I was subconsciously processing cancel culture, and getting stuck on where the lines were – feeling fiercely about refusing the art of famous creeps, but what about my friendships with men who were less than honest with their ladies? But then I disengaged again because it felt so hopeless. So I’d ask questions without answers. I’d reassure myself that the world is complex and that’s okay. I listened, I read, I believed victims, I more or less shut up, and tried to get some sleep.
Small things were suddenly massive and important things were suddenly too hard, because I was changed and my organs were on the outside
I let myself write some naff and naive lines, as a way of accepting myself, of letting go of control and self-judgement – so there are some parts in this poem that I don’t like, but that kind of makes me like them more because I made myself keep them in. I let myself keep them in.
The title is a nod to the depths of internet crap I was finding myself clicking into – the clickbait it figured I was interested in, being trapped under a ten-month-old and looking at Perez Hilton’s coverage of the Weinstein story.
All these collisions of things in my world fed my writing – the way small things were suddenly massive and important things were suddenly too hard, because I was changed and my organs were on the outside, learning to crawl towards a future of pain and hopelessness and complacency, and getting older and older and older.
The Real Reason Why Hollywood Won’t Cast Jane Arthur Anymore
There are times
when it begins to rain
and I turn the TV up
to its loudest setting
but still I can’t hear it over the
When I was nineteen I had a boyfriend, briefly, who
before I met him lived in the house where Darcy Clay had died
and thus far it was
my nearest brush with fame.
We never talked much.
That boyfriend was one in a row of boyfriends
I didn’t have much in common with,
including the one who stepped onto a full bus with me
and loudly proclaimed, ‘Yes, but you know what
Heidegger thought’ or Kierkegaard or Schopenhauer,
we’d been talking about lunch right before that.
Our whole short dating period was a non-sequitur.
Then there were lost connections and obsessions.
Or not having a boyfriend but getting asked out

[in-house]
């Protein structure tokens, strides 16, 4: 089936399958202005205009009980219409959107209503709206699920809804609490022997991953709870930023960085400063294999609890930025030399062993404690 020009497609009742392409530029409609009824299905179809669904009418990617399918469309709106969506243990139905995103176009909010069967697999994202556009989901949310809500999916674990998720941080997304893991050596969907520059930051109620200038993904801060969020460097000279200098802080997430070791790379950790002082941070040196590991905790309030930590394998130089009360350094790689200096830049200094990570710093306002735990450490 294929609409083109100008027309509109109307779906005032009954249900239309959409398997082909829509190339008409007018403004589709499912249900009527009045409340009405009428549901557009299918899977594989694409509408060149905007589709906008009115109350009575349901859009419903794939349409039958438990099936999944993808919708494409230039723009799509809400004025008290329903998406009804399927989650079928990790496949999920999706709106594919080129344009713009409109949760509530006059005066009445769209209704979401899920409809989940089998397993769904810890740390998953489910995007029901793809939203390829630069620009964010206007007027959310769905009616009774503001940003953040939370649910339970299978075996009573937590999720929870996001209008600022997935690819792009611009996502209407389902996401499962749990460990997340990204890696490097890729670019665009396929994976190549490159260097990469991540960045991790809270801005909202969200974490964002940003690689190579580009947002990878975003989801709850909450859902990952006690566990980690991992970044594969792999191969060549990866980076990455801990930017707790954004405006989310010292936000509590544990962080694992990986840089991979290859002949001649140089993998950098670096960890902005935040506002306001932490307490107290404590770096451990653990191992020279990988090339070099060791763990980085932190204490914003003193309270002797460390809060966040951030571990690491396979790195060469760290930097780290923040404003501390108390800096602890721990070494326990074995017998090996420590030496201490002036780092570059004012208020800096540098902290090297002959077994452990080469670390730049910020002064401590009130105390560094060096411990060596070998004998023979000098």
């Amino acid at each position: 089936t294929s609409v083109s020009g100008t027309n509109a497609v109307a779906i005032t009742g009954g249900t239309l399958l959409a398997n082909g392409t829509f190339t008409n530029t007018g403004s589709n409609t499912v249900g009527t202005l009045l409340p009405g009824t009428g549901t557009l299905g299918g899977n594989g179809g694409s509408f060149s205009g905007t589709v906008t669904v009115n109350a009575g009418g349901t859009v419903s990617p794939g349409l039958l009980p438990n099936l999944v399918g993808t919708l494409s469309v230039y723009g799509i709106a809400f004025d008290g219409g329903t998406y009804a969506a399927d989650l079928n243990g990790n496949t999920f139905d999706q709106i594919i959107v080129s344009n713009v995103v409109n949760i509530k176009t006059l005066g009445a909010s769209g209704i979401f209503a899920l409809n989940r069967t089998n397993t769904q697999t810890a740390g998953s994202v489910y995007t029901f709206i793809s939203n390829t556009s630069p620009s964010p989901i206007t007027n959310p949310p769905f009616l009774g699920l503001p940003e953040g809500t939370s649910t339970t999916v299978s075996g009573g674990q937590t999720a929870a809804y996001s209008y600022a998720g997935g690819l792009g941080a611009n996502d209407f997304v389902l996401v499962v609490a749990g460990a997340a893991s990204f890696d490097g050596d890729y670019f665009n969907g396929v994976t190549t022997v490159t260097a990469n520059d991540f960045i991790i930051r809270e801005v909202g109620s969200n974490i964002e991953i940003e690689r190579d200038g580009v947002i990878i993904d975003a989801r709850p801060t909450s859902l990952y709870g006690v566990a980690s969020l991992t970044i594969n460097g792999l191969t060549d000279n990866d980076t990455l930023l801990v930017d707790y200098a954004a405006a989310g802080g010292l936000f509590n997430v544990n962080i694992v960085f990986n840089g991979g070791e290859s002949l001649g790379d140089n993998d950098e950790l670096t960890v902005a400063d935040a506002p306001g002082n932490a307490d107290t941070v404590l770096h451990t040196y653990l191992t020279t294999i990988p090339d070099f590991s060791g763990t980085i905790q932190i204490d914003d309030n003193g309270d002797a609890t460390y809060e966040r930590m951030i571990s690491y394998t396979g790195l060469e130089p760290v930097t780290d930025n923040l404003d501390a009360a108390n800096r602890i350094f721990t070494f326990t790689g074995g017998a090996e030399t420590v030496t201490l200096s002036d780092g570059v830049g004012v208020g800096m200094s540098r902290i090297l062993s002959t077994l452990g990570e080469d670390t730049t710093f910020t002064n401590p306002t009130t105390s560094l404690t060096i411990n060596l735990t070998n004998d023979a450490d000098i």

and lying about having one instead of simply saying no.
That was during a window of time in which
I think I might have looked
by which I mean better— than I was,
but no longer. What a wee grief,
for your personality to take over your looks.
Over the years
I’ve found my comfort
in a variety of places.
Most recently in lifting the lid
to watch the washing machine
turn and splash as it fills with water.
Wet lint is caught
in the fabric softener dispenser
and I rarely clean it out
because I’ve become fond of its strata.
And over the years
I’ve come to some realisations.
It’s easier to defend your friends,
or forgive them,
or brush things off as
quirks of their personalities.
Even friends of friends.
It’s easier to condemn strangers for being shits.
It’s easier to believe wrongs
are too small to be bothered with
when they happen to you.
It’s true, sometimes they evaporate;
sometimes they are the pea under a pile of mattresses
or an undiagnosed tumour,
growing, pushing against other organs and
setting off seemingly unrelated symptoms.
It’s okay to make a big deal
Are you listening?
Imagine if dying really did involve Death,
a human-like figure, imagine if
someone in a cloak showed up, said,
‘Uh, yeah, sorry,’
and did that cut-it-out motion across their throat
with one hand while twirling their scythe in the other
I don’t know what would happen next.
I’m thirty-seven. By the time you read this, I’ll be
older. My face surprises me these days
and I’ve never liked surprises,
but lately they strike me more as a dull thud
somewhere in the distance,
like a car backfiring on a still day
when I’ve zoned out to the beat of the dishwasher
so I don’t really hear it until it’s long gone,
I mean my brain doesn’t process it at first,
and then I don’t jump,
I just shrug.
Jane Arthur’s book Craven is published by Victoria University Press (September 2019)
Photograph of Jane Arthur by Ebony Lamb